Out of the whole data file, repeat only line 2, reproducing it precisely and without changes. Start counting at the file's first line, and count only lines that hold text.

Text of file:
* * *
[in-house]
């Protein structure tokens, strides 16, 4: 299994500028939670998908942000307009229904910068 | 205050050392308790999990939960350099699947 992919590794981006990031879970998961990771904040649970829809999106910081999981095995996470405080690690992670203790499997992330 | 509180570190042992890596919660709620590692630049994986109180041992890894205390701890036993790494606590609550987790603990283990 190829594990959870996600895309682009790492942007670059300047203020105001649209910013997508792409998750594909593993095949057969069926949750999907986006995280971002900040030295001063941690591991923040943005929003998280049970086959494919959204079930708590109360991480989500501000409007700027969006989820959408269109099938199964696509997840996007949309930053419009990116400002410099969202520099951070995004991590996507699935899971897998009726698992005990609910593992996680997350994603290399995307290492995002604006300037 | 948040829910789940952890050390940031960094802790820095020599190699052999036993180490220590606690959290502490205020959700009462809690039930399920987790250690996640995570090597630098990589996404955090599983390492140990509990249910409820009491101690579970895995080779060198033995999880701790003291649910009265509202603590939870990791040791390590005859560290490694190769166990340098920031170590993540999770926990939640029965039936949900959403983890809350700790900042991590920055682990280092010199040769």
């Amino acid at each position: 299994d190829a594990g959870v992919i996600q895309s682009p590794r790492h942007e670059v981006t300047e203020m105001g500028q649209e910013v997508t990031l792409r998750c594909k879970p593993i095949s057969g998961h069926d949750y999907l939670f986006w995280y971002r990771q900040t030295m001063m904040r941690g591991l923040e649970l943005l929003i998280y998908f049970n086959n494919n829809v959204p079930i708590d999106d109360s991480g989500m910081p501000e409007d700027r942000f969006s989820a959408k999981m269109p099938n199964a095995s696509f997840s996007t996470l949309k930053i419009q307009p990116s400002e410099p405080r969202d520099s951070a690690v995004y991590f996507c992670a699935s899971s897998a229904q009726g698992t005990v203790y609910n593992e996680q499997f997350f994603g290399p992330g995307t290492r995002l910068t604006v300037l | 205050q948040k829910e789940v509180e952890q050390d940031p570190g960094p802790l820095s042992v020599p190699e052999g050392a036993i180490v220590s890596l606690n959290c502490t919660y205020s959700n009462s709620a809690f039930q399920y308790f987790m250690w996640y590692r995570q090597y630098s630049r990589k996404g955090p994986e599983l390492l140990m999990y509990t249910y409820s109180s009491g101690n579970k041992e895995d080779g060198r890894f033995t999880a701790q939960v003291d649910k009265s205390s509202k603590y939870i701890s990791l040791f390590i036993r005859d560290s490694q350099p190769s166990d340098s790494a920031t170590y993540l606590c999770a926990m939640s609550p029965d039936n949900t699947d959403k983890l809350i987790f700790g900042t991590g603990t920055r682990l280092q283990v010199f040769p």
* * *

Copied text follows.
């Protein structure tokens, strides 16, 4: 299994500028939670998908942000307009229904910068 | 205050050392308790999990939960350099699947 992919590794981006990031879970998961990771904040649970829809999106910081999981095995996470405080690690992670203790499997992330 | 509180570190042992890596919660709620590692630049994986109180041992890894205390701890036993790494606590609550987790603990283990 190829594990959870996600895309682009790492942007670059300047203020105001649209910013997508792409998750594909593993095949057969069926949750999907986006995280971002900040030295001063941690591991923040943005929003998280049970086959494919959204079930708590109360991480989500501000409007700027969006989820959408269109099938199964696509997840996007949309930053419009990116400002410099969202520099951070995004991590996507699935899971897998009726698992005990609910593992996680997350994603290399995307290492995002604006300037 | 948040829910789940952890050390940031960094802790820095020599190699052999036993180490220590606690959290502490205020959700009462809690039930399920987790250690996640995570090597630098990589996404955090599983390492140990509990249910409820009491101690579970895995080779060198033995999880701790003291649910009265509202603590939870990791040791390590005859560290490694190769166990340098920031170590993540999770926990939640029965039936949900959403983890809350700790900042991590920055682990280092010199040769």